Friday, November 14, 2014

[The shape of 'Cyclops']

Joyce's notes suggest he wanted to survey all the shades of political philosophy with Bloom representing Joyce's own view

the schemata identify the 'technic' here as "Alternating symmetry" or "gigantism" (no explicit mention of literary parodies). the symmetrical alternations presumably imply giant-midget-giant-midget, which naturally tends to mutt-jeff humor.

the 1st outline treats almost exclusively the last 10 pages, with the choreography of exits and entrances of primary interest: [cite]
  1. Religion-- Saints (Isle of)
  2. Whipping [p315, British discipline]
  3. Arrival Lenehan + John Nolan [p311]
  4. Alaki [p320]
  5. Exit of Bloom [p319]
  6. Virag Discussion [p323]
  7. Arrival Martin [p322]
  8. Saints [p324]
  9. Return Bloom [p326]
  10. Discussion Jews [p327]
  11. Finale
  1. already in BK's: Terry O'Ryan, Bob Doran, the citizen, Garryowen
  2. arrival of Joe Hynes, Nameless
  3. arrival of Alf Bergan
  4. Breens pass by
  5. arrival of Bloom
  6. arrival of JJ O'Molloy, Ned Lambert
  7. Breens and Corny pass by
  8. arrival of John Wyse Nolan, Lenehan
  9. exit of Bloom
  10. arrival of Martin Cunningham, Jack Power, Crofton
  11. return of Bloom
  12. exit of Martin Cunningham, Jack Power, Crofton, Bloom
Early list of characters (italics = dropped): J.J. O'Molloy, Lenehan, Stephen Dedalus, Ned Lambert, Bloom, Corny Kelleher, Denis Breen, Mrs Breen (b. Powell), Richie Goulding, Alf Bergan, Citizen Cusack, Martin Cunningham, Mr Power, Leary the dog, Sir Fred. Falkiner, Seymour Bushe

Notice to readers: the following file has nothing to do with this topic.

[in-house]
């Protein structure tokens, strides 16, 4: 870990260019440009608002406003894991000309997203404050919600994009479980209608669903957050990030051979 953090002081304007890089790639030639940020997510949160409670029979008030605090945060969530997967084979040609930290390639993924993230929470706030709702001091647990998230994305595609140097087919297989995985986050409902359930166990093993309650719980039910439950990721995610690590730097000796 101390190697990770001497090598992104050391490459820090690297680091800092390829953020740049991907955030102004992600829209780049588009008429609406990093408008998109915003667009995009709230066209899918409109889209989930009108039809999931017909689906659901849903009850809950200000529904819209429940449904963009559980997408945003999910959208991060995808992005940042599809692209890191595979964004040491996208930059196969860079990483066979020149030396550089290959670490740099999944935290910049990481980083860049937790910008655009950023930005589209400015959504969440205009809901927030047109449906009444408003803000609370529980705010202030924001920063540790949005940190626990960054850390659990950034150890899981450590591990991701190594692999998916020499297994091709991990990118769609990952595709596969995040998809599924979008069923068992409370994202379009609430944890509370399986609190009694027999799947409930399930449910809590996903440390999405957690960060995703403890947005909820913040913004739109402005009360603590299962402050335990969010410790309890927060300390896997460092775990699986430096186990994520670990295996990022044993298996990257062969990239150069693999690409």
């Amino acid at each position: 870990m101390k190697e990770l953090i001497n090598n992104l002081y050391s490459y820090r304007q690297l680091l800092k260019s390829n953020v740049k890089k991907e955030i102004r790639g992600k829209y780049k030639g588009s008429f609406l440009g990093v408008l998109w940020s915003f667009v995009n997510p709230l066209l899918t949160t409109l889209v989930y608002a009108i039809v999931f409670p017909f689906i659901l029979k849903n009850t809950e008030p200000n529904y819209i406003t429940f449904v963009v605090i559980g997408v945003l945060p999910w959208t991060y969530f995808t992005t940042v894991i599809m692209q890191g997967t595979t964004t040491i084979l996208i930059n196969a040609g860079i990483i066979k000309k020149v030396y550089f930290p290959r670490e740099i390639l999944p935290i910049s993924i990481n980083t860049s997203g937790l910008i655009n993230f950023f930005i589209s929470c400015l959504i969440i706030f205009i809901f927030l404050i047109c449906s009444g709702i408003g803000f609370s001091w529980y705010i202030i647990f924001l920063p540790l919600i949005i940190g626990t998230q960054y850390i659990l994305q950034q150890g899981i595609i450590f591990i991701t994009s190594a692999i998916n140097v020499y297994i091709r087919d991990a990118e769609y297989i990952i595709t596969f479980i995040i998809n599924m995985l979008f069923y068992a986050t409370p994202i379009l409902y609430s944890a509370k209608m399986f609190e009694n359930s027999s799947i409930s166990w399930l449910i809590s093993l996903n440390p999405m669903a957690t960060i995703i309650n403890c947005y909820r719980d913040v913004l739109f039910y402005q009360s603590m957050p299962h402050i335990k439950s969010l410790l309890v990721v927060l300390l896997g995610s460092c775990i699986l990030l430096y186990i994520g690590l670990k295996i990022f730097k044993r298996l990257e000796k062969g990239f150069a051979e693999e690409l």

Josie's maiden name isn't mentioned in this episode, nor either of Michael Cusack's.

alternating spans of mostly antique (lt blue) or mostly journalism (yellow), but also bits of: legal, spiritualist, medical, sentimental, child's, parliamentary, etc (if we look ahead to episode 14, we'll be getting a full timeline of english literary style parodies-- would these have fit there too? are they less than literary? are the antique and the journalistic opposites, or twins?)

right-to-left, top-to-bottom
mostly antique, no journalism:

33-51: "For non-perishable goods... assigns of the other part" -The style is that of a legal document in a civil suit for nonpayment of debts.

68-99: antique "In Inisfail the fair... raspberries from their canes"- Parodies the style of nineteenth-century translations and revisions of Irish poetry, myth, and legend. This passage makes specific use of phrases from James Clarence Mangan's translation of 'Aldfrid's Itinerary' and in general lampoons the style of works such as Lady Gregory's Gods and Fighting Men (1904).